Vessels of Honor
“If a man therefore purge himself from these, he shall be a vessel unto honour, sanctified, and meet for the master’s use, and prepared unto every good work.” (2 Timothy 2:21)
There are several metaphors used by the New Testament writers to help us understand aspects of God’s Kingdom. “Fowls” make a home in the mustard seed “tree” (Matthew 13:31-32). “Tares” grow up with the “wheat” (Matthew 13:25). A “house” represents the church of God (1 Timothy 3:15), in which are both honorable and dishonorable “vessels” (2 Timothy 2:20).
The first step in becoming an honorable vessel is to “purge” oneself from that which is dishonorable. The Greek term ekkathairo and its derivatives all are connected to active cleansing from falsehoods and defilements, as well as separation from those who tolerate ungodliness. “Purge out therefore the old leaven,” Paul insists, “that ye may be a new lump” (1 Corinthians 5:7). Those who are the twice-born are to “possess” their “vessel” in honor (1 Thessalonians 4:4). Some, like Paul, are “chosen vessels” (Acts 9:15).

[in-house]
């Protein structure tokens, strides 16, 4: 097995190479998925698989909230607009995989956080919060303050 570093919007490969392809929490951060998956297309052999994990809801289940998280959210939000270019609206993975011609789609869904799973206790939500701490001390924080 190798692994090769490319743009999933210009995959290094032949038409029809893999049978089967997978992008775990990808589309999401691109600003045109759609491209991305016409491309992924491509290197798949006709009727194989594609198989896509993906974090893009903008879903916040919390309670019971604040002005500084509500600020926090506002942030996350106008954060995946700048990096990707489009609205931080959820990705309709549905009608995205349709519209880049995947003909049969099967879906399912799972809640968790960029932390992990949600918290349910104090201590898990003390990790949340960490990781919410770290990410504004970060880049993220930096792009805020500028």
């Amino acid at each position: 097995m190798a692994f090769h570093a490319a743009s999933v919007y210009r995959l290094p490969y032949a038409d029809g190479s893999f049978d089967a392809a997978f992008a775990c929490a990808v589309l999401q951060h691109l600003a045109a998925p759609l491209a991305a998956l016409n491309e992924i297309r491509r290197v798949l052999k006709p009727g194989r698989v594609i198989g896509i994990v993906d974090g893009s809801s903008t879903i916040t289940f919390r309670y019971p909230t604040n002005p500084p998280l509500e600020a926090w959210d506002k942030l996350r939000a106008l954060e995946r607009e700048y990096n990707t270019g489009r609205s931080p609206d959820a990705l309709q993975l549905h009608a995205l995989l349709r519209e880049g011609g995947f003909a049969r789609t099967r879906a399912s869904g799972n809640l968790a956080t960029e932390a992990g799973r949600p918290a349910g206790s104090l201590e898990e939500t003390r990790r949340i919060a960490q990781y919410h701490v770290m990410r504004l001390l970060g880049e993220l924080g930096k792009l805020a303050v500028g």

All who would seek “honorable” service must be sanctified (set apart) for the Master’s use. “Having therefore these promises, dearly beloved, let us cleanse ourselves from all filthiness of the flesh and spirit, perfecting holiness in the fear of God” (2 Corinthians 7:1). An honorable vessel must be prepared (ready) for good works.
Honorable and effective service in the house of God requires that such vessels must be willing to “sanctify the Lord God in your hearts” (1 Peter 3:15). There is no greater honor than being counted “sanctified, and meet for the master’s use.” HMM III
From the Institute for Creation Research